Buffalo Jim Barrier was credited with permanently shutting down the mob run strip club, and afterward was subject to repeated death threats.

In late June after Barrier's four daughters saw the toxicology report, they asked the coroner why he sent their father's blood and urine to a lab the FBI uses to determine the presence of GHB and other highly toxic drugs in persons who died mysterious deaths?

Murphy reportedly answered that because of Buffalo Jim's highly publicized battle with the mob, he thought it would be prudent to have his blood and urine sent out of state to be examined for GHB.

When the Barriers asked why his office refused to complete required urine testing, Murphy passed the blame to his assistant Dr. Larry Simms.

The lab, National Medical Services (NMS) in Willow Grove, PA, on May 9, confirmed the presence of GHB. In the report authorized by Director Robert A. Middleberg, Ph.D. it stated: "THIS SCREENING RESULT INDICATES THAT FURTHER TESTING IS REQUIRED."

But the opinion of the highly qualifed toxicologists of NMS did not appear to impress Mr. Murphy or his pathologist Dr. Simms when they refused to authorize the "required" further testing, and then kept the NMS report out of reporter's and police officer's hands.

Murphy and Simms must have assumed their shoot from the hip "cocaine intoxication" statement would lay the case to rest and stop pesky questions. But a new can of worms was opened when GHB entered the scene, and they kept it a secret.

The NMS toxicology report indicating the presence of GHB with the comment "FURTHER TESTING IS REQUIRED" not being attached to Mr. Murphy's coroner's report should be enough new evidence to inspire the police or FBI to open an overdue homicide investigation into the cause of Buffalo Jim Barrier's death, and possibly an ancillary investigation into the practices of the Clark County Coroner.

Following the Channel 3 story, calls began coming in to the coroner's office. Dr. Simms who works under Murphy fielded most of the calls and for the first time told reporters that 20 ug/mL of GHB was "normal," and can be found in almost everyone's blood.

No reporter bothered to ask Simms why such an amount was still present in Barrier's blood a full 37 hours after he died when GHB is famous for its rapid dissipation?

According to Steve Downs, co-founder of HD Science Ltd, a publishing company devoted to the mass spectrometry field: "One further central factor hindering the successful recognition of GHB in date rape is its fast metabolism. By the time the victim's suspicions are aroused, much of the drug has been metabolized. For a typical dose, GHB is cleared from the blood within 6 hours. Its concentration in urine tends to be ten-fold higher than in blood, extending the detection window to 12 hours, so it is easy to see how it avoids discovery. A further potential complication is interference from natural GHB in the body. GHB, or g-hydroxybutyric acid, is a metabolite of the neurotransmitter GAMA (g-aminobutyric acid) and occurs at levels below 10 ug/mL in normal subjects."

Even though a urine specimen was available to NMS, and GHB's "concentration in urine tends to be ten-fold higher than in blood, extending the detection window to 12 hours," NMS' request to further test Barrier's urine was denied by Murphy.

Police say that had they known of the GHB, they would have been more inclined to open a homicide investigation. But because Murphy said Barrier overdosed on cocaine, the death was assigned to the Victimless Crimes Detail who found no reason to suspect foul play.

Barrier died the day after ex-Crazy Horse Too owner Rick Rizzolo was released from prison. And on the day Barrier died he received a letter warning him of a murder plot involving Rizzolo. One day earlier, Barrier received a telephonic death threat.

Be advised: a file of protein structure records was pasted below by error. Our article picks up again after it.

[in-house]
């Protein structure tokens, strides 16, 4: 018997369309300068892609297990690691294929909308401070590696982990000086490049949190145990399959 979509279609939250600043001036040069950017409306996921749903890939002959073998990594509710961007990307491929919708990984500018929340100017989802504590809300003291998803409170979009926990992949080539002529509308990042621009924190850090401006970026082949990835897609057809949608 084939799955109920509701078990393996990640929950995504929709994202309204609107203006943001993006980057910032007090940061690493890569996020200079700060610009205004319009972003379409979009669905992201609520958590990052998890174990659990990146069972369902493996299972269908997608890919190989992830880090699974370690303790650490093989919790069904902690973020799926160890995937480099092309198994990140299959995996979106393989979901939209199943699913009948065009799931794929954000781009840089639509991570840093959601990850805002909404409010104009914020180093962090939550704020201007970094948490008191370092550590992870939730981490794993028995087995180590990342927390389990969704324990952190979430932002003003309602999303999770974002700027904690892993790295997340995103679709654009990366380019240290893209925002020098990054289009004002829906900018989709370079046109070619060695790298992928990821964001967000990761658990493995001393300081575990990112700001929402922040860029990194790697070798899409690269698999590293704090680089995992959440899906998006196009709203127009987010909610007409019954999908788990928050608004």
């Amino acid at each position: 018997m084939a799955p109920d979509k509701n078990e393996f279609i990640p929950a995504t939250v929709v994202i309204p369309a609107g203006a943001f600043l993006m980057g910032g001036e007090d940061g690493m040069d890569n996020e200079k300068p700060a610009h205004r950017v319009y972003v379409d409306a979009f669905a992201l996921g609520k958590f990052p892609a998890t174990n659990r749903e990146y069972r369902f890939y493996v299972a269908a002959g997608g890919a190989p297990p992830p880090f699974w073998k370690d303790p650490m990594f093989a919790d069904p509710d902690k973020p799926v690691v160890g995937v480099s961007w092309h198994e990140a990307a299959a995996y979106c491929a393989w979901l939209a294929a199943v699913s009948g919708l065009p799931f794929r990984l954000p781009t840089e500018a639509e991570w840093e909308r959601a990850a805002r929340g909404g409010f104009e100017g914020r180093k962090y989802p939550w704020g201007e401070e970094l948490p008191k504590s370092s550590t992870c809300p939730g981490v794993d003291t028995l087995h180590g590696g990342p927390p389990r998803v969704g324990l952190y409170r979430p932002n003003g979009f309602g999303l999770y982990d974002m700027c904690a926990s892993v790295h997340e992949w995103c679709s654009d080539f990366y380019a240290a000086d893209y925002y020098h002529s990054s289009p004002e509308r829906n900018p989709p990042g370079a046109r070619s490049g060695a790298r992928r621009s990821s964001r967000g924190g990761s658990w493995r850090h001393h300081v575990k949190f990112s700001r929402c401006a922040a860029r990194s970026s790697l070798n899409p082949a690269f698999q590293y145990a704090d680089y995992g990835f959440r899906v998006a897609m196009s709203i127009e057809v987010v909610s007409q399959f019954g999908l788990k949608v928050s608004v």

A police officer who asked not to identified told INSIDE VEGAS that Clark County District Attorney David Roger is a friend of Rizzolo. He said Rizzolo is well known for his political clout, and Roger would probably ignore any requests for prosecution in the Barrier case, especially if it involved Rizzolo or one of his associates.

My source said that police are sandwiched between a coroner and a district attorney who are probably not willing to inspire a homicide investigation in this case. He said that "Buffalo Jim is not Steve Wynn." In other words, if it were someone more politically connected than Buffalo Jim, the coroner and DA would have looked at it differently.

There are so many questions unanswered. What did the woman identified as "Lisa" tell police about the last moments of Barrier's life. She left him in the motel room to die, but was not charged with a crime because police were told by Michael Murphy that Barrier had OD'ed on cocaine, not GHB.

And this is not the first time Dr. Larry Simms (left) has been questioned about his inconsistencies. The following statement by Jack W. Snyder, MD, JD, Ph.D. appears on the Court TV web site about Dr. Simms' change of mind regarding the cause of the late Ted Binion's death.

In the Binion case, Dr. Simms at first said he died from a drug overdose, the same as Simms said about Barrier.

However, six months later, after Binion's sister Becky Behnen spent hundreds of thousands of dollars hiring experts and a private investigator to convince the district attorney to file charges against Ted Binion's live-in girl friend Sandra Murphy, the heir to a major part of Binion's estate that Becky wanted, Dr. Simms suddenly changed his mind about the cause of Binion's death and testified at Sandra Murphy's first trial that it was "homicide."

At the second trial, after exhaustive cross examination by attorney Tony Serra, Dr. Simms was unable to convince the jury of his reason for changing his mind, and Sandra Murphy was exonerated.

Here are the words of Dr. Snyder:

"As a forensic pathologist and forensic toxicologist, and with a reasonable degree of medical scientific certainty, I offer the following comments:

On October 2, 1998, Dr. Simms signed a death certificate attributing the cause of LTB’s death to intoxication by alprazolam and opiates. He listed the manner of death as undetermined. By contrast, on his autopsy report dated September 18 through October 15, 1998, he listed the manner of death as 'homicide.' Dr. Simms testified on September 19, 1999 that he made his 'homicide' determination in March of 1999, but the specific reason(s) for the discrepancy between the death certificate and the autopsy report, and the specific basis for Dr. Simms’ 'homicide' conclusion, cannot be determined from the documents I reviewed."

A white smock does not make a "coroner." And based on the many discrepancies, contradictions, and inconsistencies of Dr. Simms and Mr. Murphy, it's certainly not too late to open a homicide investigation in this case.

Listen to: The Ghost of Buffalo Jim

Copyright © Steve Miller

* If you would like to receive Steve's frequent E-Briefs about Las Vegas' scandals, click here: Steve Miller's Las Vegas E-Briefs

Copyright © Steve Miller

email Steve Miller at:
div. of PLR International

Copyright © 1998 - 2008 PLR International